Cost of materials forces trade-offs with affordable housing

The former Presbyterian Care Center, pictured here at 1085 N. Oregon St., has been purchased by Northwest Housing Alternatives, non-profit affordable housing developer out of Oak Grove, which initially proposed to turn the site into about 60 housing units. 

ONTARIO

Clayton Crowhurst, housing developer with Northwest Housing Alternatives, an organization that provides “affordable housing options for families, seniors and people with special needs across Oregon” took the time to explain how the rising cost of materials, like lumber, are having an impact on affordable housing projects locally and across the state in a phone interview on April 22.

The nonprofit affordable housing developer out of Oak Grove is planning to break ground on two new housing developments in 2021, which will be bringing 126 new apartments to Ontario, according to previous information from Crowhurst.

One of these is the former Presbyterian Care Center, which was being considered for affordable housing for Ontario. The property has been purchased by Northwest Housing Alternatives, which initially proposed to turn the site into about 60 housing units.

Crowhurst said that the “huge lumber cost increases” are something that he has seen affecting construction projects in terms of forcing compromises on the properties themselves, some amenities simply cannot be included in order to compensate for the rising costs.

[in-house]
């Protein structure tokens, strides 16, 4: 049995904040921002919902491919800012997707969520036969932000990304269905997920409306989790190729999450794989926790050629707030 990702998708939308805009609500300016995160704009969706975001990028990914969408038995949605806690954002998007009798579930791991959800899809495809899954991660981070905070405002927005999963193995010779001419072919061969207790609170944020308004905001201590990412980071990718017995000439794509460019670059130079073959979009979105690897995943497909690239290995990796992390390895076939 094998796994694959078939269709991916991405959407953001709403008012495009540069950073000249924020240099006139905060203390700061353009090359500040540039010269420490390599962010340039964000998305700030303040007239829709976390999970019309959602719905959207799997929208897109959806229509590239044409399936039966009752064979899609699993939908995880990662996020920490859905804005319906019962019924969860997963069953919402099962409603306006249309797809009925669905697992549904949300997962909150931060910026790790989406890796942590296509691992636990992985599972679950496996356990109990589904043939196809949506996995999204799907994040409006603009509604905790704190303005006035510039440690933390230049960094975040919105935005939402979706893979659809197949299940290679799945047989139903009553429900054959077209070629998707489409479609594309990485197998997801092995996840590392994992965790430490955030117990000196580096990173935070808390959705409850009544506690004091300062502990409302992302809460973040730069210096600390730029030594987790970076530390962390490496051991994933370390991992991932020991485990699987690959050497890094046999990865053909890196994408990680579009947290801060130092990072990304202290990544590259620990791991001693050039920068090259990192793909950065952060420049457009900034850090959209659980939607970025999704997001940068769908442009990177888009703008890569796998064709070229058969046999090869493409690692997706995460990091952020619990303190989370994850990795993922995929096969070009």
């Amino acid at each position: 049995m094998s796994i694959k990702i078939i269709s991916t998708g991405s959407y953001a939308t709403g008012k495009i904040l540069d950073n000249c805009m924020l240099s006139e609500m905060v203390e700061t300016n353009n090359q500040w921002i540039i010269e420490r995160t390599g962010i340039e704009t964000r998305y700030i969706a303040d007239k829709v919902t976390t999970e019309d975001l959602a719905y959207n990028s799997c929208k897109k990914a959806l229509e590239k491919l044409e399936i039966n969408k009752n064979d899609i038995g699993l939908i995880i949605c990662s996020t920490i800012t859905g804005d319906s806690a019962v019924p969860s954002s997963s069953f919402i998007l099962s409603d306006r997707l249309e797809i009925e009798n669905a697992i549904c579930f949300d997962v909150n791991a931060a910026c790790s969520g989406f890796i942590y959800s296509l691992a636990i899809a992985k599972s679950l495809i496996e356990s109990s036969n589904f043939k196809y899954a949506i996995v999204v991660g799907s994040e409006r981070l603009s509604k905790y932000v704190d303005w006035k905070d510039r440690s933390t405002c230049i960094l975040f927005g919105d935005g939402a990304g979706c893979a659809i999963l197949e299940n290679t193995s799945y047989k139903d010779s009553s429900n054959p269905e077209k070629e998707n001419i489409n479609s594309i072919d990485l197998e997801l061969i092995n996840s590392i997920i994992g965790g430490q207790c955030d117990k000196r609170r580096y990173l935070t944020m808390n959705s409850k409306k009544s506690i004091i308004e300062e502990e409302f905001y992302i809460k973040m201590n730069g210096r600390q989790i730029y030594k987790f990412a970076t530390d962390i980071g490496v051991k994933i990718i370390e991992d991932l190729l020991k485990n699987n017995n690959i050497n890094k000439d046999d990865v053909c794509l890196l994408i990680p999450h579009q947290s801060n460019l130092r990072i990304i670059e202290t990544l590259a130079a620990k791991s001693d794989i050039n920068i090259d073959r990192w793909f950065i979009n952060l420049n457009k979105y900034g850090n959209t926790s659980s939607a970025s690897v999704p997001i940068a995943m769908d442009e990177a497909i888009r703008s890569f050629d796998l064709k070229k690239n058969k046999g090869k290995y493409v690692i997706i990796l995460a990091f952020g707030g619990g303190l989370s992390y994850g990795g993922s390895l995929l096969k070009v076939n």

He said that it has been “very scary” to deal with those cost increases and as a result, he said that he has had to ask whether it’s “sustainable” to try and make a project happen.

“Regardless of how much lumber costs, you have to pay for it,” Crowhurst said.

He said the he likes to get the information out to the community that his organization, in some cases, has had to make a lot of alterations to the original plans in order to make the finished product happen in terms of dealing with cost.

“When I hear a story about the economy, a week later, I deal with it,” Crowhurst said.

He followed up this information with additional numbers relating to his housing projects.

“I experienced almost $1.5 Million in cost increases from January to March of this year and I’ve only recently been able to get back to a balanced budget after making some pretty difficult choices on what to leave in the project and what to take out,” wrote Crowhurst.

He goes on to say how he has noticed that affordable housing projects across the state have had to reevaluate “feasibility” during the development phase due to the “unpredictable increases” in costs.

Some of the amenities that Crowhurst notes include landscaping, playgrounds and other “site furnishing.”

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